Service providers fear Hawaii’s vaccination effort is failing to reach Pacific Islander communities that have been hit hardest by the coronavirus.
Disproporsyonado na nagkakasakit ang mga Pilipino dulot ng bayrus at humantong ito sa malawakang pagkawala ng hanapbuhay.
The virus has sickened Filipinos disproportionately and led to widespread job losses.
Indigenous burial traditions were already threatened by economic pressures and changing cultures. Then the pandemic struck.
Other states like Oregon have done more to include Pacific Islander community leaders in the pandemic emergency response and provide them with resources.
Ei ekkesiwin a pwonueta pwokiten ewe annuk a sain fan ewe Dec. 27 seni President Donald Trump a eniwinisefani ewe aninnis seni mwuun merika ren Medicaid ngeni aramasen ekkewe fonu ra eriri fengen fan ewe Compact of Free Association.
Oktak in ej itok jen bill eo ekkar weppen ilo Dec. 27 raan jen President eo mokta Donald Trump bwe en roltok federal Medicaid funding nan armej iumin Compact of Free Association.
Hundreds of people from Pacific islands and territories have been stranded abroad for months after their homelands closed borders early in the pandemic.
The change could help an estimated 25,000 people in Hawaii.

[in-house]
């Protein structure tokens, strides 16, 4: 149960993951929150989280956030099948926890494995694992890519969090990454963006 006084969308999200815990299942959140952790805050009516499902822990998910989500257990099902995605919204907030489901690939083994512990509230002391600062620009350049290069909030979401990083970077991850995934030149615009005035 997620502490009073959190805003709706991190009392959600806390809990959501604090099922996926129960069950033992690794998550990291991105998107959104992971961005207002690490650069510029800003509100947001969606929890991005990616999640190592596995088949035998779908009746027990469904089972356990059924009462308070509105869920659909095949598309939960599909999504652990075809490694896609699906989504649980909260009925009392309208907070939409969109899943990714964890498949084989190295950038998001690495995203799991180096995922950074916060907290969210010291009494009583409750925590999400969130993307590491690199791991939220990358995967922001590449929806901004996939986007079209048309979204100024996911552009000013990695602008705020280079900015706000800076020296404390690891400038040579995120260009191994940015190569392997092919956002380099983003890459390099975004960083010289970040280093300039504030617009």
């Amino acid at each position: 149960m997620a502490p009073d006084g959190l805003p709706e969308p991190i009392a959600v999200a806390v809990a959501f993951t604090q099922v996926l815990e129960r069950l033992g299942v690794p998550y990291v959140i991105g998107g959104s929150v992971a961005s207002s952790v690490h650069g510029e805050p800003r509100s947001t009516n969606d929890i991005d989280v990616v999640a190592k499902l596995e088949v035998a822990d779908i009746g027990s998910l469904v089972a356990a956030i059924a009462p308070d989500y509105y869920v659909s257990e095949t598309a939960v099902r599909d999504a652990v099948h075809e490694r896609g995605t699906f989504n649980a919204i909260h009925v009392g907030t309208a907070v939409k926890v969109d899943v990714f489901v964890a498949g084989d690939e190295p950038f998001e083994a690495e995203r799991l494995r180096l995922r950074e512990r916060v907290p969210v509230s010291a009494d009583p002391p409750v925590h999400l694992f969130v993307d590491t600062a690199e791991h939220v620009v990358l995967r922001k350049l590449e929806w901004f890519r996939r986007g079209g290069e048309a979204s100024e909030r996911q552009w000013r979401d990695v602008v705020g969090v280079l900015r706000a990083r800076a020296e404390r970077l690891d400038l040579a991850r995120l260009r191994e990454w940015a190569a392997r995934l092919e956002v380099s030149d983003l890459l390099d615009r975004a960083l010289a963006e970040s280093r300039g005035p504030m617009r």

The state Department of Health posted COVID-19 hospitalization data by race on its website Monday for the first time since the pandemic began.
Leaders across many Pacific Islander communities have been working to prevent COVID-19 infections from increasing.
Nonprofits are pivoting to help residents in a community facing the worst outbreak of COVID-19 of any zip code in the state, along with high rates of unemployment.
City officials say they are trying to get testing sites up and running quickly, and plan to keep improving outreach efforts.
The Department of Health wants to respond to coronavirus patients who need support within hours, not days.
Filipinos in Hawaii have the next-highest death rate, composing 24% of deaths but only 16% of the population.
A new article published by the East-West Center outlines how the state can effectively stem the rapidly growing coronavirus cases in the Pacific Islander community.
Pacific Islanders — not including Native Hawaiians — make up 30% of Hawaii’s coronavirus cases but only 4% of the population.
New data on race shows that Native Hawaiians — previously lumped in with other Pacific Islanders — aren’t currently experiencing higher rates of COVID-19.